Jasmine and Complicity in Wall Street’s Criminal Enterprise
John Fullerton has written a scathing indictment of Wall Street’s morals. He uses Woody Allen’s new film, Jasmine as an analogy to understand the scandal surrounding Steven Cohen’s SAC Capital. The problem is not really that Cohen ran a crooked shop, but rather that he was (and still is) aided and even worshipped by the rest of Wall Street. They all know SAC engaged in insider trading and book cooking. They all know that Cohen’s claimed returns are as phony as Bernie Madoff’s. It doesn’t matter, because Cohen helps them to make money, too.
Fullerton appears to be mad as hell. He’s always good reading, as he has an insider’s understanding of what goes on, but an outsider’s fury that these guys get away with it. Read his piece: Are We Not All Jasmines Now? at http://www.capitalinstitute.org/blog/are-we-not-all-jasmines-now#.UhPFpWRDqfo. John has set up the Capital Institute and it is worth following. Here are snippets from his piece. He makes it clear: either you are with them, or you must stand up against them.
I don’t recall when I first heard of SAC Capital, perhaps fifteen years ago. I do recall the impression. SAC, I understood, was run by a short, pudgy, “aggressive” trader named “Stevie” Cohen. He was not particularly nice, but was putting up spectacular and consistent returns over many years (flashing red) for his investors including himself, which is all that mattered. He was also one of Wall Street’s most profitable trading counterparties, paying a reported $150 million per annum in commissions to the street, no doubt a large multiple of even mutual fund giant Fidelity.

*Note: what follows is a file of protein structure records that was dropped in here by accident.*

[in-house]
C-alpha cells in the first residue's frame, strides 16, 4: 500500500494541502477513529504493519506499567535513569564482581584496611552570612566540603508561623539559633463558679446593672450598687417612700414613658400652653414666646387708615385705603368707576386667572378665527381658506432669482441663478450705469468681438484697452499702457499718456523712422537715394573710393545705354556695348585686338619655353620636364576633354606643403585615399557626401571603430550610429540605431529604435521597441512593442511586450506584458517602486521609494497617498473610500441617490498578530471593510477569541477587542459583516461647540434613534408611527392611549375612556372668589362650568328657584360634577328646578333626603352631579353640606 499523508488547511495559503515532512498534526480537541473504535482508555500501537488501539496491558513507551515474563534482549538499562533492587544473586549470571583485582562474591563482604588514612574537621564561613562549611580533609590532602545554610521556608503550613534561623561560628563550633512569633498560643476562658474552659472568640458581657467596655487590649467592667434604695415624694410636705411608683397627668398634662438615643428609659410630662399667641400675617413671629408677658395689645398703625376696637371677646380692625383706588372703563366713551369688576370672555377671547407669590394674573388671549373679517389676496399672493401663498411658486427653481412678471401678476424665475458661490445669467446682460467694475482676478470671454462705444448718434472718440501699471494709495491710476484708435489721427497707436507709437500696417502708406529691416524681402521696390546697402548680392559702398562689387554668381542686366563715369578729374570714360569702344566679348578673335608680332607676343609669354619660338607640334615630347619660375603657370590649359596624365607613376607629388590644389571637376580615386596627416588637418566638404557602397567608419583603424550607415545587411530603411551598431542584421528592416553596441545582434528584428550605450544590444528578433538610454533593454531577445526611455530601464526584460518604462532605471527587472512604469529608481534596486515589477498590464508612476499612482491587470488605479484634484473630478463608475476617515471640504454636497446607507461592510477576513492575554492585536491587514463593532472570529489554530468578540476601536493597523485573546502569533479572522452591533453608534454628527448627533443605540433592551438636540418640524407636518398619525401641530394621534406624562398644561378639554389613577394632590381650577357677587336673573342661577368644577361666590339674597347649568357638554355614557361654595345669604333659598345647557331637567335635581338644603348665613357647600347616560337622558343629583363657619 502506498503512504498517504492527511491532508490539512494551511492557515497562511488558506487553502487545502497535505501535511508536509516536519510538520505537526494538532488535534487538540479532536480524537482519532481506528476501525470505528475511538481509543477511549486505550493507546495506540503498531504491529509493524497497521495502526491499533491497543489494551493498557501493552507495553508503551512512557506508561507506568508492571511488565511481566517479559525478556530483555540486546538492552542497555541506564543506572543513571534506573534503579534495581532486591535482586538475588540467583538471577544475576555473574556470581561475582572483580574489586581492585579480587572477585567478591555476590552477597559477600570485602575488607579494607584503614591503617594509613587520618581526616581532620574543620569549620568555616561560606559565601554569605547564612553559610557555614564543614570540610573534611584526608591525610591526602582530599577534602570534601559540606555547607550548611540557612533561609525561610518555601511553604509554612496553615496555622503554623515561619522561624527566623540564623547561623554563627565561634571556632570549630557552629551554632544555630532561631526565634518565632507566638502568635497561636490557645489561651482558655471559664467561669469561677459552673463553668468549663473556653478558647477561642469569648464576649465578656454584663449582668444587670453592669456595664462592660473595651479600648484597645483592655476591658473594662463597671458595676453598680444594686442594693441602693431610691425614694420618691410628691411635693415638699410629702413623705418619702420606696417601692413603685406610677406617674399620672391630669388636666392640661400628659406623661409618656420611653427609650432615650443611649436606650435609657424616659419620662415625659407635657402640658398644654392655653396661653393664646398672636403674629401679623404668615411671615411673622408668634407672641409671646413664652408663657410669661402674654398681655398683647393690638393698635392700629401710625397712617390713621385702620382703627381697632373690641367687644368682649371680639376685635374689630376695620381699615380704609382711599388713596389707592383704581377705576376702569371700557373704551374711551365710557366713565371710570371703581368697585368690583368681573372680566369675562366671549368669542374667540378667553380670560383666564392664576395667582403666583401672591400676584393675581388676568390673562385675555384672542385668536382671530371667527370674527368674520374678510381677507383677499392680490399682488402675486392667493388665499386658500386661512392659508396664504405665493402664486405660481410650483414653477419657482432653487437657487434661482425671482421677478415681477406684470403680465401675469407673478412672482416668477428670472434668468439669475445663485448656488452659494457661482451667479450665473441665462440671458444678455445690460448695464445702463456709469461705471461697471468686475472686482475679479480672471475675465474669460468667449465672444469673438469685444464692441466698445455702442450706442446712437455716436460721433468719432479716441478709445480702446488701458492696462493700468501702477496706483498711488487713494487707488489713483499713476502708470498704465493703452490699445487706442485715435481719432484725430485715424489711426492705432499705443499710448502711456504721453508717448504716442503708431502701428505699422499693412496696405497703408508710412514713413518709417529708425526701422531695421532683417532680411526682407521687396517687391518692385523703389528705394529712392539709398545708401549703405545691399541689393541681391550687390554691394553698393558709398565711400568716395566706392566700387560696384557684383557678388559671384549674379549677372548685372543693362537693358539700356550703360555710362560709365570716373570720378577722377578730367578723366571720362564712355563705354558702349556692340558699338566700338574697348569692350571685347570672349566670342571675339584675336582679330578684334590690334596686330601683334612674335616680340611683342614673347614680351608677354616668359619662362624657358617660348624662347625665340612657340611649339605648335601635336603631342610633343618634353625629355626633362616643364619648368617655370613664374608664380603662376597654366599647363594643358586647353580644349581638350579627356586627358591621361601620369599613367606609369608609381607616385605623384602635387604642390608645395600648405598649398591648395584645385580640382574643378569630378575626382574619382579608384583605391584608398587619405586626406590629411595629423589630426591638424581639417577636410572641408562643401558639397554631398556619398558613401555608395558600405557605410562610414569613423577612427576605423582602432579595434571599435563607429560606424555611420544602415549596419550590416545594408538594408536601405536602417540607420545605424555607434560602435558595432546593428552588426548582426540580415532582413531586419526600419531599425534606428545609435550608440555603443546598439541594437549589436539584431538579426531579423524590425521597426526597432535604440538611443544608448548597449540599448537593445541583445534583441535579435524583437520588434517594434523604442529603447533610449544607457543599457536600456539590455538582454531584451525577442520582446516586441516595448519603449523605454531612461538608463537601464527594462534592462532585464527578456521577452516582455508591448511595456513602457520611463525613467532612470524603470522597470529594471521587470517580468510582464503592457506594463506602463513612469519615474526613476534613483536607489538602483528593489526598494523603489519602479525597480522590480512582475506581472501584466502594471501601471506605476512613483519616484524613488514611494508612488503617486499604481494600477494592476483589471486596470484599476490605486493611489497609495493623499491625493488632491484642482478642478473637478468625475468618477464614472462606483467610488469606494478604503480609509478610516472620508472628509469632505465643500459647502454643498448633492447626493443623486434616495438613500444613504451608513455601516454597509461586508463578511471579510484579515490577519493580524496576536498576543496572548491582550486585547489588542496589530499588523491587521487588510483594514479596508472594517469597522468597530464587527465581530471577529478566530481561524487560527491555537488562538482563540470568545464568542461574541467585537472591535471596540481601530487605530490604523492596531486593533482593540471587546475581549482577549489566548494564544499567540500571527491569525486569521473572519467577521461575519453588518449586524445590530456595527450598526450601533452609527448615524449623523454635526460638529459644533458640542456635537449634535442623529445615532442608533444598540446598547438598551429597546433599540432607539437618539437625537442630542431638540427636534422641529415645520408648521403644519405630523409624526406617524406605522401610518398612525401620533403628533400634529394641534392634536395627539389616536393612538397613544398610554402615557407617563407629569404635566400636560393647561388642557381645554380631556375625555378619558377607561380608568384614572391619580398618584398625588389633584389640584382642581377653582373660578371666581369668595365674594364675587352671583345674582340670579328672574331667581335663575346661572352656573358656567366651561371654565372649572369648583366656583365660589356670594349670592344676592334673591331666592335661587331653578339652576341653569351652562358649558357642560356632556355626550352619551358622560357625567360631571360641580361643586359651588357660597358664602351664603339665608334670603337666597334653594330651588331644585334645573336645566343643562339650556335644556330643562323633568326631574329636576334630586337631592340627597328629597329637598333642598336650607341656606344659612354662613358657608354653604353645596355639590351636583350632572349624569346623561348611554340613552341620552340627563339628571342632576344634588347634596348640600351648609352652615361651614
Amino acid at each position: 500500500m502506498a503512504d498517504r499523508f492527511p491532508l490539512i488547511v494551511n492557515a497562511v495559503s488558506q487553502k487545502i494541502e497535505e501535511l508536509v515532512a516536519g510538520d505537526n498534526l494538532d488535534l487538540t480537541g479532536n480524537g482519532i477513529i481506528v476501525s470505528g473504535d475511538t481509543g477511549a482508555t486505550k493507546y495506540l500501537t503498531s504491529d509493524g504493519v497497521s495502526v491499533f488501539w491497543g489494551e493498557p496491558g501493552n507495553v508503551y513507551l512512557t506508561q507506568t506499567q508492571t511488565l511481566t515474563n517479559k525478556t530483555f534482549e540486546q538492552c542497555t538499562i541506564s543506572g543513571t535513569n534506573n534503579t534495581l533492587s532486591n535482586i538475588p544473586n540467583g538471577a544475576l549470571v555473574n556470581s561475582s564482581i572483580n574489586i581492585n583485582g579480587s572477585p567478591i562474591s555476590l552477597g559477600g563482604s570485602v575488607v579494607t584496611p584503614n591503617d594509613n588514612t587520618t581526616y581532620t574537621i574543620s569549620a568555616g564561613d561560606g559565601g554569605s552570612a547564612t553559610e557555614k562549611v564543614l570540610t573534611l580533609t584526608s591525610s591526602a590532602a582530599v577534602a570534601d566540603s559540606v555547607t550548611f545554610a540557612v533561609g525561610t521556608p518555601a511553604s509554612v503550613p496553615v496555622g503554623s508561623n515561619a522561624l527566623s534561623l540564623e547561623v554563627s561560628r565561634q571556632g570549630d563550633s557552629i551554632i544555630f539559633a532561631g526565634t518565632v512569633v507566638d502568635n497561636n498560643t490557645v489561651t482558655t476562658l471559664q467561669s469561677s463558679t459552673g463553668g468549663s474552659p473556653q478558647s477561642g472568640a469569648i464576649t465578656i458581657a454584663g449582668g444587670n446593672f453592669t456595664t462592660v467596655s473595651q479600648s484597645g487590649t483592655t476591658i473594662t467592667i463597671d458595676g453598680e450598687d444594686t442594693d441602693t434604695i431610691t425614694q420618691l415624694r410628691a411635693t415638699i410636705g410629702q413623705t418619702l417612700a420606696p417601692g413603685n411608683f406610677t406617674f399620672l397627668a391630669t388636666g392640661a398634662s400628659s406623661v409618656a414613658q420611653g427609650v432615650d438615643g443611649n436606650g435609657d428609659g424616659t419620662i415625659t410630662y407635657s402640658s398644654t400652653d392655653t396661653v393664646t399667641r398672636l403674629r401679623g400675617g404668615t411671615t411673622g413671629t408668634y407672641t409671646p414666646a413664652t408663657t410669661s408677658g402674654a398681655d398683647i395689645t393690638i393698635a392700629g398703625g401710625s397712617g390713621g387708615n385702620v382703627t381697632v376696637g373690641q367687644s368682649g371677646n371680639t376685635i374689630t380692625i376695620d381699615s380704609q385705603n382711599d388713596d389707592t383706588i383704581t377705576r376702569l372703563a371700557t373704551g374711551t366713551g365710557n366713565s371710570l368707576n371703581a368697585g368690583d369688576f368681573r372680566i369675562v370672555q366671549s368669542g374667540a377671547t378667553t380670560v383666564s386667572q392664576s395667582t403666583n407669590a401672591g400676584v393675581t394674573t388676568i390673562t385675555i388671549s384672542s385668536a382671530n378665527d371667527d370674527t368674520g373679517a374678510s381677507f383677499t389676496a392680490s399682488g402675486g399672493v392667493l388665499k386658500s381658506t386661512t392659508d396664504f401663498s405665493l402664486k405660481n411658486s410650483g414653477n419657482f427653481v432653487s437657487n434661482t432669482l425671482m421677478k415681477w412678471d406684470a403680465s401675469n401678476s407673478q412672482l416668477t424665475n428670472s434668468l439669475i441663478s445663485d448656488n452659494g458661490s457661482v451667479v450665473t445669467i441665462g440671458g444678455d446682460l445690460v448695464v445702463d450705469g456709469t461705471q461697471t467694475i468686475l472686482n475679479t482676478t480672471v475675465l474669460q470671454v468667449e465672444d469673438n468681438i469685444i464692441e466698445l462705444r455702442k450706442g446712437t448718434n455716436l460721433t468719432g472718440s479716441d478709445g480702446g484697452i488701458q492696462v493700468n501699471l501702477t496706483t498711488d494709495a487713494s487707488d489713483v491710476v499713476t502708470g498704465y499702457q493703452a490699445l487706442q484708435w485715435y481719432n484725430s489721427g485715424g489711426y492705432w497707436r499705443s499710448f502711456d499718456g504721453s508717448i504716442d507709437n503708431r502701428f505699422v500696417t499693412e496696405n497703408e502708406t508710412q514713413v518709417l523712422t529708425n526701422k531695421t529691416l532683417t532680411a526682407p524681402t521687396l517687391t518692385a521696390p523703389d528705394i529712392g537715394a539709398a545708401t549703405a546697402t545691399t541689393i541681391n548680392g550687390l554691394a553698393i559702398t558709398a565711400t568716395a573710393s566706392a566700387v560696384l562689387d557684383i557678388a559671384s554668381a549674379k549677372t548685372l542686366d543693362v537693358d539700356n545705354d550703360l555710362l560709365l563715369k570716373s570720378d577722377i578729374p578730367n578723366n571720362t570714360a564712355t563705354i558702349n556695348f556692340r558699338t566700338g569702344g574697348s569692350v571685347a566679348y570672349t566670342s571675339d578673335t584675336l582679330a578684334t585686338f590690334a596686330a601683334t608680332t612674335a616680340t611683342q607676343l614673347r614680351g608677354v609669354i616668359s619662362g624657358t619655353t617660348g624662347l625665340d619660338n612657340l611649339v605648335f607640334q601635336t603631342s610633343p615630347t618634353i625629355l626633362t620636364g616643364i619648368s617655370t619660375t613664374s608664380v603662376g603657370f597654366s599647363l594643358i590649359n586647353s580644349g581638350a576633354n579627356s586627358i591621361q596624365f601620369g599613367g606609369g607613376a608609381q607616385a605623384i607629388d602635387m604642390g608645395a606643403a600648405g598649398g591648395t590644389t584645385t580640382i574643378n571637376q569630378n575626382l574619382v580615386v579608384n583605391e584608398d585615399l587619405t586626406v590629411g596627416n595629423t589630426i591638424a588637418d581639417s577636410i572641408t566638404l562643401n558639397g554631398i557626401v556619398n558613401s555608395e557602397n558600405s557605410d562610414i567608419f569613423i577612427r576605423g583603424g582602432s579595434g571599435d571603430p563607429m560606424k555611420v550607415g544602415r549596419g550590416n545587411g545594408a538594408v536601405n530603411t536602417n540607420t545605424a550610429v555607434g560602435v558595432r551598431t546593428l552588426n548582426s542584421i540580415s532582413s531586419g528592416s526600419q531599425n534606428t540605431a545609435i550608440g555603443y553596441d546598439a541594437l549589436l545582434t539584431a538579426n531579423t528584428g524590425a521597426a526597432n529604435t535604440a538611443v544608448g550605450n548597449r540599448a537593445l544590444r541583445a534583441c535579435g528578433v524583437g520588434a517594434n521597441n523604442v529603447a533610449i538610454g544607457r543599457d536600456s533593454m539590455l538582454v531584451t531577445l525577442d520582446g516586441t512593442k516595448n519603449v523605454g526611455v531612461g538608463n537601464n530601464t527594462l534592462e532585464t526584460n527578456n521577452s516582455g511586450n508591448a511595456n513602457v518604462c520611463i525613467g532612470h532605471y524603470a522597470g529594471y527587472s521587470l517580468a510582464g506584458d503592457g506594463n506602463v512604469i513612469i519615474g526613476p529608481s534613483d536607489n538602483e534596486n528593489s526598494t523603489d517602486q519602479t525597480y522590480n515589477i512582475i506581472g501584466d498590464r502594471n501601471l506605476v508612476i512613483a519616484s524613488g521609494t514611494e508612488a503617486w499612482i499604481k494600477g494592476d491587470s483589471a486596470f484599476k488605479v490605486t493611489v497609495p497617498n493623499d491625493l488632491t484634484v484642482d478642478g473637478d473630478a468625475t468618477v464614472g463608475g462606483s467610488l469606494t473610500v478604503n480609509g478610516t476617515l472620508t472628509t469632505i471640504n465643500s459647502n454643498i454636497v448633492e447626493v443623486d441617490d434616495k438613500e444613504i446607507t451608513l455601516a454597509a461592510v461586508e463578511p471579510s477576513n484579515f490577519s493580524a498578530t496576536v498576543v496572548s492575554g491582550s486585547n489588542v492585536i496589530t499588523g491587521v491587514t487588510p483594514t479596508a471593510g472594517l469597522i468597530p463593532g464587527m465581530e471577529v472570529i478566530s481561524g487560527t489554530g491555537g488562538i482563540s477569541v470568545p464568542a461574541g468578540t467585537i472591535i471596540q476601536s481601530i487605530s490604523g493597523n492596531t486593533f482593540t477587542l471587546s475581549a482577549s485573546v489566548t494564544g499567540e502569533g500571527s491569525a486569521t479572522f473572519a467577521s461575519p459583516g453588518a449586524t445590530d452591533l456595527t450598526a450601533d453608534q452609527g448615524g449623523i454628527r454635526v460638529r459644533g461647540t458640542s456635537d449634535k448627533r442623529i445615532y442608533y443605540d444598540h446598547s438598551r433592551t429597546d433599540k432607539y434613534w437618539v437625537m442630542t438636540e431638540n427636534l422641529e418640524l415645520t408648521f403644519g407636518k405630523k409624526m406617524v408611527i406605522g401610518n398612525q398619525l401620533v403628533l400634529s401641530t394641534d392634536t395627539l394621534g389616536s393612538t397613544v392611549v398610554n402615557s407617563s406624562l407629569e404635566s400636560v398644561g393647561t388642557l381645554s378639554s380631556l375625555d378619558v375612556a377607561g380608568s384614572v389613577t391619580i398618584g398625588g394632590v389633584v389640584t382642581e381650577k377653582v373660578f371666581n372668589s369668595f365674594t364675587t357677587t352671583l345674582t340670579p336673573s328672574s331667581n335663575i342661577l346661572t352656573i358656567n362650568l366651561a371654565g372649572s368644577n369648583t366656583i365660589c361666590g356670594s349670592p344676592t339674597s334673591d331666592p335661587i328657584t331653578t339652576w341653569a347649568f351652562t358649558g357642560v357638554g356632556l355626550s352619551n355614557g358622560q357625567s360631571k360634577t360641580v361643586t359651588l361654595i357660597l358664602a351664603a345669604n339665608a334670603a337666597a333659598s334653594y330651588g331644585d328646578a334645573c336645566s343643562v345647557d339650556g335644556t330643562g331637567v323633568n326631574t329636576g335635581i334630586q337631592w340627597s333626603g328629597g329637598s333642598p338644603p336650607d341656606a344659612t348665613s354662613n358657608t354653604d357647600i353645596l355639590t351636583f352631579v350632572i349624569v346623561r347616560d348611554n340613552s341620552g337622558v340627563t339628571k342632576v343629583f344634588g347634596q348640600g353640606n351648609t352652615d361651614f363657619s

Rather than press the street for commission breaks, Cohen had a reputation for getting what he paid for – the first call on stock moving information that he could trade on. And he was charging his investors “3 and 50” (a 3 percent management fee plus 50 percent of the profits) for the privilege to invest in his fund. Fees of “2 and 20” are typical among large hedge funds, so the fee structure is highly noteworthy, and absurd. If you read the July 2003 Bloomberg Businessweek article about Cohen, “The Most Powerful Trader On Wall Street You’ve Never Heard Of,” you would conclude that SAC made money speculating in two ways: trading illegally on inside information paid for with the massive trading commissions strategically deployed, and by manipulating markets through its aggressive trading style. That was their “edge,” to use the SAC terminology. My impression, without any direct knowledge or proof, but consistent with the Businessweek article, was that SAC was a snake pit of money grubbing, brazen amorality, even by modern Wall Street standards.
In the fifteen or so years since I first heard of Stevie Cohen, Wall Street banks that financed and traded with SAC, all of its sophisticated investors, street smart competitors, and everyone who knew about SAC, turned a blind eye even as SEC investigations were underway and indictments were piling up. As industry leader Blackstone debated whether to redeem a portion (a portion?) of its investment in SAC on a June 3 deadline this year, other investors were staying put. The New York Times reported in May that Ed Butowsky, managing partner of Chapwood Investments in Dallas and regular media commentator, summoning his inner Colonel Klink, summed up their thinking this way: “All I know is that the returns are coming in nice, and my clients are happy.”
2 Responses to “Jasmine and Complicity in Wall Street’s Criminal Enterprise”
"…, paying a reported $150 million per annum in commissions to the street,… "
Can someone explain the process of how a trading company pays commission to Wall Street. What are they "paying for", what source do the funds go to, and what determines the amount?
Wait a minute. White collar crime doesn't exist, and it's not a crime anyway. http://www.youtube.com/watch?v=atCfGjpqnOI
Can we talk about the Mafia's possibly non-criminal enterprise?
Or the MICC's?